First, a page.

Pigeons (or rock doves), ubiquitous urban birds, are the descendants of birds brought from Europe centuries ago who escaped from captivity and reverted back to the wild. Many city residents and visitors find pigeons pleasant and interesting.
Pigeons mate for life, and both parents care for their young. They flock in large numbers in order to protect themselves from predators. Pigeons naturally stabilize their own populations in accordance with the food supply and other factors. They can fly up to 50 miles per hour and can travel up to 500 miles in one day.1 Their hearing and vision are both excellent.
Pigeons’ navigational abilities, which are largely dependent on keen vision and a superlative memory for topographic details, are legendary. A 10-year study of pigeon flight patterns conducted at Oxford University found that the birds rely more on their knowledge of human transport routes than on their internal magnetic compasses; one scientist said, “We followed some which flew up the Oxford bypass and even turned off at particular junctions. It’s very human-like.”2 One behavioral psychologist who studies pigeons remarked, “Pigeons commit new images to memory at lightning speed. . . . They organize images of things into the same logical categories that human beings use when we conceptualize.”3
The Disease Myth
The most widespread misconception about urban pigeons is that they are carriers of disease. Pest-control companies charge them with transmitting any number of diseases, but the truth is that the vast majority of people are at little to no health risk from pigeons. A search of epidemiological studies over more than 60 years found so few cases of diseases transmitted from feral pigeons to humans that the researchers concluded, “Although feral pigeons pose sporadic health risks to humans, the risk is very low, even for humans involved in occupations that bring them into close contact with nesting sites.”4
Histoplasmosis, cryptococcosis, and psittacosis are diseases that can be transmitted to humans from contact with bird feces, but the risk is considered to be small, with people who have compromised immune systems at the greatest risk.5 Psittacosis is usually associated with parrots in captivity.6
Poison Does Not ‘Control’ Pigeons
When people contact pest-control companies for advice on how to resolve conflicts with birds, operators often recommend using avicides, or bird poisons, such as Avitrol and DRC-1339, to “control” bird populations. Companies often tell potential customers that Avitrol and other avicides are “flock-dispersing agents” that “scare” birds away from areas where they are not wanted. They’ll even tell customers that these products are humane, but nothing could be further from the truth. Avicides such as Avitrol are acutely toxic and cause birds and other animals to suffer immensely. Avitrol attacks and impairs birds’ nervous systems. This causes birds who ingest the poison to become disoriented, exhibit erratic flight and tremors, and suffer violent convulsions for hours before they finally succumb to the effects of the toxin. Avitrol has been banned in New York City; San Francisco; Boulder, Colorado; and Portland, Oregon.7
A study published in the journal Veterinary Microbiology cautioned that killing pigeons “by shooting or poisoning is both unethical and ineffective as the place of the killed birds in the population is quickly filled by new juveniles or immigrating birds from neighbouring areas.”8 Any successful method of bird control must concentrate on prevention and making the location inhospitable to birds.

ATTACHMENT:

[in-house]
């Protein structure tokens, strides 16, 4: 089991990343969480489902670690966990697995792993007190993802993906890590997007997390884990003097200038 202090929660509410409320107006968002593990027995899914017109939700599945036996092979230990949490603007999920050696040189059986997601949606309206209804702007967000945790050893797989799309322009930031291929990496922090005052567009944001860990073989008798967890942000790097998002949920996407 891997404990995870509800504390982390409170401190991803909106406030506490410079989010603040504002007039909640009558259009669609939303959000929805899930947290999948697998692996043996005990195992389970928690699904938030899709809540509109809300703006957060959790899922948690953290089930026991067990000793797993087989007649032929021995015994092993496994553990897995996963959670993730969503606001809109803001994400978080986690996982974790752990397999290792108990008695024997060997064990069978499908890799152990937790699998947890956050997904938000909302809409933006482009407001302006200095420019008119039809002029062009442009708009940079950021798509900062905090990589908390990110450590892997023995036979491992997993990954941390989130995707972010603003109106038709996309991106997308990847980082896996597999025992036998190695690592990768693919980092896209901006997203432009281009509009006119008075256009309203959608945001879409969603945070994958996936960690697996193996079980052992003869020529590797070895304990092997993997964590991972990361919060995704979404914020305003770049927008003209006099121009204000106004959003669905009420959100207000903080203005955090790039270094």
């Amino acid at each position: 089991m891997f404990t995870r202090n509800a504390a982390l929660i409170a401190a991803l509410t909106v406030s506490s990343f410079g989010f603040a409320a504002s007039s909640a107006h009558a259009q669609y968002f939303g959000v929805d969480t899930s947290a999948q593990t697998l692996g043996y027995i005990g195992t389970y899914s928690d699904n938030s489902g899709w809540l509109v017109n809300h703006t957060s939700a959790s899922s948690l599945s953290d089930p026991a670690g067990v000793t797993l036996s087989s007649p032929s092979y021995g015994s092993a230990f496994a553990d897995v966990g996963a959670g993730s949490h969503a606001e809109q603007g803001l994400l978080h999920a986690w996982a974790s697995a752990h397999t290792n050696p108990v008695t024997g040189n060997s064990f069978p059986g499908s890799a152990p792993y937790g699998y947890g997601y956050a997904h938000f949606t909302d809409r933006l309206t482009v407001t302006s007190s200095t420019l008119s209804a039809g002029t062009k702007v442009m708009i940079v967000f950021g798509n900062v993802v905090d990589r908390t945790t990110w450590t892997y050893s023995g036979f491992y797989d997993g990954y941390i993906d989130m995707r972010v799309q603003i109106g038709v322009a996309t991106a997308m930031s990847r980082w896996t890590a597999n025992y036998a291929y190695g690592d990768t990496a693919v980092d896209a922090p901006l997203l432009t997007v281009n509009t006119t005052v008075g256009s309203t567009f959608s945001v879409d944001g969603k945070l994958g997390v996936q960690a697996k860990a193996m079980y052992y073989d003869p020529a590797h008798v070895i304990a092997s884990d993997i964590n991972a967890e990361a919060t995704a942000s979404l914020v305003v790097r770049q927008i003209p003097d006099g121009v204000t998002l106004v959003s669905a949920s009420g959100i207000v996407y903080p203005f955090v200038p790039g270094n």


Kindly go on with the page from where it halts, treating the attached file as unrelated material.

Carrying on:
What You Can Do
For starters, don’t feed birds, and eliminate food and litter from the area. Excluding birds from an area and conditioning them to avoid the area are both effective, humane ways of dealing with a pigeon overpopulation problem. Conditioning birds to avoid an area should be done as early as possible in order to effectively discourage the birds from settling in.
Very simple modifications in a building’s structure can discourage birds from landing or nesting on the building. Steel, wood, or stone angled on building ledges prevents pigeons from nesting there. Open areas, such as vents, lofts, or eaves, can be sealed up to prevent pigeons from nesting in them. Bird barriers, including a thin metal coil that resembles a “slinky” toy, can be fastened to a building ledge to discourage birds from landing.
NEVER use sticky, transparent, bird “repellent” caulk. This substance is applied to ledges in the hope that birds will land, feel the stickiness of the caulk, and fly off, never to return. It is extremely dangerous because birds can easily get stuck to the ledges and lose wings or legs as they try to free themselves, or their wings may stick to their bodies, causing them to fall when they try to fly. They can also ingest the substance while cleaning themselves and die of poisoning.
Visual deterrents such as revolving lights, mirrors, or effigies of predator birds can also be effective.
Bird deterrents can be ordered from Bird Barrier (1-800-662-4737).
1Charlotte Hu, “Reconsidering the Pigeon,” Discover 1 Jul. 2018.
2“Pigeons Reveal Map-Reading Secret,” BBC News, 5 Feb. 2004.
3Malcolm W. Browne, “How Do You Tell a Chair From a Cat? Scientists Say You Could Ask a Pigeon,” The New York Times 6 Dec. 1988.
4D. Haag-Wackernagel and H. Mock, “Health Hazards Posed by Feral Pigeons,” Journal of Infection 48 (2004): 307-13.
5Boston Public Health Commission, “Pigeons,” last accessed 27 Feb. 2021.
7Rachel Fobar, “This Bird Pesticide Is Legal, But Recent Deaths Are Stoking Controversy,” National Geographic 21 Oct. 2020.
8S. Magnino et al., “Chlamydial Infections in Feral Pigeons in Europe: Review of Data and Focus on Public Health Implications,” Veterinary Microbiology 135 (2009): 54-67.